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Issue #1589      April 17, 2013

Volgren victory travelling north

Australian Manufacturing Workers’ Union (AMWU) members at coach maker Volgren have secured a solid enterprise agreement result with an 11 percent pay rise and conditions superior to the non-union changes the company had wanted to impose nationally.

The AMWU agreement outcome at Dandenong near Melbourne saw bus production workers win a boosted tool allowance and far easier union access to their site, in a deal which delegates believe should be a template for upcoming talks at Volgren’s Brisbane factory.

About 115 members voted to endorse the agreement after a campaign lasting nine months, which included strike action that disrupted Volgren’s production timeline on nine days this year.

That forced the company to abandon its goal of having employees fund increases to employer superannuation contributions from their pay rise and dropping an attempt to get AMWU members to pay for their own tools – worth about $2,500 over the life of the agreement.

Instead, the tool allowance will increase at the same rate as wages.

An earlier workplace vote which Volgren organised to try to implement a copy of the non-union agreement it has at its Perth factory resulted in a humiliating rejection, with the national CEO Peter Dale then taking over negotiations from the Victorian production manager, who left the company.

“It became far easier to deal with the company following that development and negotiations began to move quickly,” said AMWU Vehicle Division national assistant secretary Warren Butler.

“This agreement is a tribute to the solidarity and determination of our members, who’ll now have backpay going back to July 2012.”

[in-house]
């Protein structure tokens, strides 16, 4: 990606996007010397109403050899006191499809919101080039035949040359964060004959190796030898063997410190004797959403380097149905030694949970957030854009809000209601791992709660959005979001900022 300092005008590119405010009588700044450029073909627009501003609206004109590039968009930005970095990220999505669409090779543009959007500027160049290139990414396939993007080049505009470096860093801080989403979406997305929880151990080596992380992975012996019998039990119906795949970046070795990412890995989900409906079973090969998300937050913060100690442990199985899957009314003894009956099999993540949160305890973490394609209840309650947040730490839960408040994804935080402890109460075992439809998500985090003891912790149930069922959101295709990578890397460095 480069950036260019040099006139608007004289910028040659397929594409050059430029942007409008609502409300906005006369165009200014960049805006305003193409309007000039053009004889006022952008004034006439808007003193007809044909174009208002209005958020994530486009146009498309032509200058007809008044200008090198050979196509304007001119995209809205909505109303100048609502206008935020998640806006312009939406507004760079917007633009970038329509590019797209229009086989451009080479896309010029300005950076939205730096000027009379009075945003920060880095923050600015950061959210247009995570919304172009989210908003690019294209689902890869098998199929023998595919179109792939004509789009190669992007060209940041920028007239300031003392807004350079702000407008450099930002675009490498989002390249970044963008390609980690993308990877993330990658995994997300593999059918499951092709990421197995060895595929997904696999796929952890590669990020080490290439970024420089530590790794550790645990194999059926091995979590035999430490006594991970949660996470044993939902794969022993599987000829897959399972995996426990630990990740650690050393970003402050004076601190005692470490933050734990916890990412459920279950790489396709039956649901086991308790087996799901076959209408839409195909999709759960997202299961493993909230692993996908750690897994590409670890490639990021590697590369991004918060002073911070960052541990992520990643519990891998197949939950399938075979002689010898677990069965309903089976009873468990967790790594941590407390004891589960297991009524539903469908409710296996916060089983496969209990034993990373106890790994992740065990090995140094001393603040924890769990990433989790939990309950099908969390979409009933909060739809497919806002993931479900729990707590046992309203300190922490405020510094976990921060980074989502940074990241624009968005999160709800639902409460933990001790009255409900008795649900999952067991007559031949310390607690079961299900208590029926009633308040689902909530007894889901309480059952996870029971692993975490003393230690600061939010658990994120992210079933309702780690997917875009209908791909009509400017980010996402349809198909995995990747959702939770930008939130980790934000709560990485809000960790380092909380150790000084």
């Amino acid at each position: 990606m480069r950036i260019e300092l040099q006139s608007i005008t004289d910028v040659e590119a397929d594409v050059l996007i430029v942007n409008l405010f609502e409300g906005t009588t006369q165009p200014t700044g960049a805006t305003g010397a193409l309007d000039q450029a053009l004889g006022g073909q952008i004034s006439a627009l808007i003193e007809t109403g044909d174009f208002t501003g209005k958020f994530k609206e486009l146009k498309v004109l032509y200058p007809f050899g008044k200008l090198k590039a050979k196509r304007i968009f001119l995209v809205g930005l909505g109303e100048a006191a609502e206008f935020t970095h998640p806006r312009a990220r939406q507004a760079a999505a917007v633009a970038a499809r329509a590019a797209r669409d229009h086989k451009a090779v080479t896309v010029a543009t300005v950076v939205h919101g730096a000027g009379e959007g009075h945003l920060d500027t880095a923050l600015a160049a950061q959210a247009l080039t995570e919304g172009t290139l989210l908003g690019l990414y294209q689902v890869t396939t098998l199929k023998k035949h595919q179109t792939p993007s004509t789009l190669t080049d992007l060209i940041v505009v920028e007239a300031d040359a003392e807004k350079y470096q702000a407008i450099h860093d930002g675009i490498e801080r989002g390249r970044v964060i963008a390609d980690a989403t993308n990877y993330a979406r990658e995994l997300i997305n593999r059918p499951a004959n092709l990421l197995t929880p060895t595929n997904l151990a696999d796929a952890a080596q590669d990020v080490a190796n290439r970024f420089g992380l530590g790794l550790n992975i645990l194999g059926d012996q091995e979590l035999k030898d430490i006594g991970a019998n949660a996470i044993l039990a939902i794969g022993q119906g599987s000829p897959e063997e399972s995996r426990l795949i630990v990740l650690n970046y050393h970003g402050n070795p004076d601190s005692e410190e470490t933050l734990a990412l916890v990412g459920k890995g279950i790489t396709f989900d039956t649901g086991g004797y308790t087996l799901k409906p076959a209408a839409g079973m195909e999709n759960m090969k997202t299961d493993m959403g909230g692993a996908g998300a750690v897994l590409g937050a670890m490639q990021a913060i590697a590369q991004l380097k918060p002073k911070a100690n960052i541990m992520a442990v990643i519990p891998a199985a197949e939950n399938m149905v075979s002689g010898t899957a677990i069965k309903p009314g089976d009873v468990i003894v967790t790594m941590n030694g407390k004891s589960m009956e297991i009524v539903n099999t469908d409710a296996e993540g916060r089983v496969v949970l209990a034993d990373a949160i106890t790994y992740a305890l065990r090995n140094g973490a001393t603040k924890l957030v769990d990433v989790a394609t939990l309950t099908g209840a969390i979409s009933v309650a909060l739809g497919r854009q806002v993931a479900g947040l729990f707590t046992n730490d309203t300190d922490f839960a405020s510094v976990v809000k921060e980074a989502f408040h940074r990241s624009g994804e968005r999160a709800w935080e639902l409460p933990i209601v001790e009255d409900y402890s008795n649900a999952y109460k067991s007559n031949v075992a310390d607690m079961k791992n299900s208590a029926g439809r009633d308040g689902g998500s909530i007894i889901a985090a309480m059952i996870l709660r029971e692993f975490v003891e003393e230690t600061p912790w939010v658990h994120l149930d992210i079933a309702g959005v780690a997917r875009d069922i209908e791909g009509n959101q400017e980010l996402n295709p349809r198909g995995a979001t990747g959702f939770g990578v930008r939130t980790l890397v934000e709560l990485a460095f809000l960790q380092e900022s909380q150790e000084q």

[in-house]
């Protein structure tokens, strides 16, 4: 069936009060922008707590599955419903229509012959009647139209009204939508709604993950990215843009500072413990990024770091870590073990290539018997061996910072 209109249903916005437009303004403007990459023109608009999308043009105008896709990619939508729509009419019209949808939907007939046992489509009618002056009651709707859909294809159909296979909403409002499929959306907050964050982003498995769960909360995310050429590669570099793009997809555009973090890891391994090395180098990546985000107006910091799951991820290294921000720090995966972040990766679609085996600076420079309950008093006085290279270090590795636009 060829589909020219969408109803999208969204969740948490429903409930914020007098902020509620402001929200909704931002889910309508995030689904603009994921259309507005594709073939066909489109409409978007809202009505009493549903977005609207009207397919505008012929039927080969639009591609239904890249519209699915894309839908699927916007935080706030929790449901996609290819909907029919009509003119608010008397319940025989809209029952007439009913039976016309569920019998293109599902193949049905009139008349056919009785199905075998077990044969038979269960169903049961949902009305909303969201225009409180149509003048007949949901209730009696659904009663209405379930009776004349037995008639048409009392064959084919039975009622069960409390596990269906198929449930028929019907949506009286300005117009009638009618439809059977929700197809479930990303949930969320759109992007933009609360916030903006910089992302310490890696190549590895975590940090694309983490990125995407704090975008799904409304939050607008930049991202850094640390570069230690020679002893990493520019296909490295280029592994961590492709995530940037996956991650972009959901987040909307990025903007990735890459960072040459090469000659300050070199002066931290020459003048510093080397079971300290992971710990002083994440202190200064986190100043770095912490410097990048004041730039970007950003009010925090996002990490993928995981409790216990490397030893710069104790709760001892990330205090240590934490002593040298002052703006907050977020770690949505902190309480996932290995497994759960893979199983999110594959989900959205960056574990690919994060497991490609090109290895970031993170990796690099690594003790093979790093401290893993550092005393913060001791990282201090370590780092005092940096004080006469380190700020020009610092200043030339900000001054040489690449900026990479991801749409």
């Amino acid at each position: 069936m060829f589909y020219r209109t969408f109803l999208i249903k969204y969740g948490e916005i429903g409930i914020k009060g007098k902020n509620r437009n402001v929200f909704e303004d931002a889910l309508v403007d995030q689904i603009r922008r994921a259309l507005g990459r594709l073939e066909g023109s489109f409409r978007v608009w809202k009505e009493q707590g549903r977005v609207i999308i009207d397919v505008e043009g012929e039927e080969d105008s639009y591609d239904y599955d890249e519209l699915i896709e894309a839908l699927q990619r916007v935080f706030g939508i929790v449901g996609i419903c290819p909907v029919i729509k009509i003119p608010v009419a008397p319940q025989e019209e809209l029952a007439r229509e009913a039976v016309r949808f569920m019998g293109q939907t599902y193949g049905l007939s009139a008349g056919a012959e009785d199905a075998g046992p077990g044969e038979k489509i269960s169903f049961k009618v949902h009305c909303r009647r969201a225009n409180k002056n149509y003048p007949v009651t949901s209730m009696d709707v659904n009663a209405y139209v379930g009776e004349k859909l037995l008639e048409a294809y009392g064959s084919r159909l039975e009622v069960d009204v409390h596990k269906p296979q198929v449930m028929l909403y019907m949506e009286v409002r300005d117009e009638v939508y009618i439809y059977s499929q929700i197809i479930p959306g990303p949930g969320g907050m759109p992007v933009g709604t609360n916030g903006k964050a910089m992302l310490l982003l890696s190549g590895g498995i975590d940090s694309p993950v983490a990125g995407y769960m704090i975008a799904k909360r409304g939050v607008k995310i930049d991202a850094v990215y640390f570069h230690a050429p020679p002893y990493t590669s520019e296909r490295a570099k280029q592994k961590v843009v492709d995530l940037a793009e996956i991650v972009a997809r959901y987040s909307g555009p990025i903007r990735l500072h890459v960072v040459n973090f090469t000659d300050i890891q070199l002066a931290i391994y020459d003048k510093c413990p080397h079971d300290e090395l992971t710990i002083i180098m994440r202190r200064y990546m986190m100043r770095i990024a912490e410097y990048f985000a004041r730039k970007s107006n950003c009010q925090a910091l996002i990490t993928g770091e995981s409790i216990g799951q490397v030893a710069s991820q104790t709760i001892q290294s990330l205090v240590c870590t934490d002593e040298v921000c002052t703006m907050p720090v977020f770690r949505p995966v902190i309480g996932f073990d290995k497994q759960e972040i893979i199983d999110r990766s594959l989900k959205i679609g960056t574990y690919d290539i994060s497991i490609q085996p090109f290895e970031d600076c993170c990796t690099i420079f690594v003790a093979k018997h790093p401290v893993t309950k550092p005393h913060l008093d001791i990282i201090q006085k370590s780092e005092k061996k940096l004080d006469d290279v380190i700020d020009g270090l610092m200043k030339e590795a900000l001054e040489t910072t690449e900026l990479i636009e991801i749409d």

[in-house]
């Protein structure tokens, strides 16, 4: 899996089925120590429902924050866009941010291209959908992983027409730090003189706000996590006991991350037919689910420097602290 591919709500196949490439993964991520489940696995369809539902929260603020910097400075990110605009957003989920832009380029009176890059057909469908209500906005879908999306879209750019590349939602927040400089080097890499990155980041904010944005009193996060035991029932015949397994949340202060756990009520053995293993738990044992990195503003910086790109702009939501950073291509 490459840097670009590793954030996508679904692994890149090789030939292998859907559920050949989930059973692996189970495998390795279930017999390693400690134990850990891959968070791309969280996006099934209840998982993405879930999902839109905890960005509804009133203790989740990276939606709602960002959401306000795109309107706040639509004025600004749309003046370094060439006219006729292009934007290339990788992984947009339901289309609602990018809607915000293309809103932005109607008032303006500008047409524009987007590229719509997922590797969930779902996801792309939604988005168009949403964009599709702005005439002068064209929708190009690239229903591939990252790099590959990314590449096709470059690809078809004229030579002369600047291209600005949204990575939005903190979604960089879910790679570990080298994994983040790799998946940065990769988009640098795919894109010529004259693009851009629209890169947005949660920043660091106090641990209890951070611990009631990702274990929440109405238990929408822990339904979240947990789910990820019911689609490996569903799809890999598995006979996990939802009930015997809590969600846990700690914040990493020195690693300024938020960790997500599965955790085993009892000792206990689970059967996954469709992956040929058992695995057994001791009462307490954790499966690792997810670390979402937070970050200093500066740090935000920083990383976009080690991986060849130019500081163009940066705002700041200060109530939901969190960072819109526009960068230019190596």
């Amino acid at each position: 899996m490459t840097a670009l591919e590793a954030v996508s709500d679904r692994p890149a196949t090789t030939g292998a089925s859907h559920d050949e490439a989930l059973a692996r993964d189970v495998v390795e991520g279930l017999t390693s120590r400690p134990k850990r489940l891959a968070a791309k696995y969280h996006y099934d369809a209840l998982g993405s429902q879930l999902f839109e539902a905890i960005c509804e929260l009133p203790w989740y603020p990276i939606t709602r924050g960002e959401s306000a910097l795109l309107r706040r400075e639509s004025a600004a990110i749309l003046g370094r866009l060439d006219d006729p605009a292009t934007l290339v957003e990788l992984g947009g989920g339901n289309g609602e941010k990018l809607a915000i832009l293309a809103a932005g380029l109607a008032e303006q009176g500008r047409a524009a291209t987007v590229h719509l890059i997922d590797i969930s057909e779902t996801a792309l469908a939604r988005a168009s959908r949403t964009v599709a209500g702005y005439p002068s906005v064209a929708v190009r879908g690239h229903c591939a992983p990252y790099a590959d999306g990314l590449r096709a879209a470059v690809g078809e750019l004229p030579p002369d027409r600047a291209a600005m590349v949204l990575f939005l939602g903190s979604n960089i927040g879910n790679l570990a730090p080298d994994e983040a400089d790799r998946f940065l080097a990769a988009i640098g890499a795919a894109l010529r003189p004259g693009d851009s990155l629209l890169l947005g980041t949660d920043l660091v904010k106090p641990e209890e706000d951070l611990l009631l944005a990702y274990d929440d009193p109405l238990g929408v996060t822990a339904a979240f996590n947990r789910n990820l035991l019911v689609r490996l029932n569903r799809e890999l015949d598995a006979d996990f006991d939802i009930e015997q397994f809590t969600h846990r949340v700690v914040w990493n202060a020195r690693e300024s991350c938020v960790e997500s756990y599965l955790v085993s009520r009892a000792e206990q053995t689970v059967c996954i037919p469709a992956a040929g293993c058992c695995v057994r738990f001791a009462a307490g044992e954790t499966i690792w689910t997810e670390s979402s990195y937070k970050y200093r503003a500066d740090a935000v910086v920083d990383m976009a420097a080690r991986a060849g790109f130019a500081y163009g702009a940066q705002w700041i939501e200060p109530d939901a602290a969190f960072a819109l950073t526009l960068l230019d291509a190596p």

Mr Dale agreed that another fundamental change opposed by the AMWU, a classification structure which would have allowed non-trade certified workers on downgraded wages to take over the tasks of tradesmen, would be set aside pending any agreement with an elected shopfloor committee.

Union delegate Mark Fidanza said Volgren had admitted it wanted to impose tough key performance indicators (KPI) but these were now realistic and the existing roles of skilled trades workers – 80 percent of the workforce – had been secured.

“A key problem with the KPIs and so many other areas is that management had the wording ‘you will’ in their version, which we do not accept,” he said.

The wage rises of 4 percent in the first year then 3.5 percent per year for the next two years leaves members 1.5 percent better off than the non-union deal.

The agreement also provides more time for AMWU delegates to deal with union matters and removes the 24-hour notification the AMWU had to previously give for an organiser’s visit.

It permits meetings to take place in the lunch room – bringing forward the implementation of the new right announced under federal government reforms by six months.

“This opens the door for the next site negotiations in Brisbane and the company has indicated this time they will not involve the Australian Industry Group, which just got in the way,” Mr Fidanza said.   

Next article – MUA calls on Woodside to reject “dud” offshore processing option

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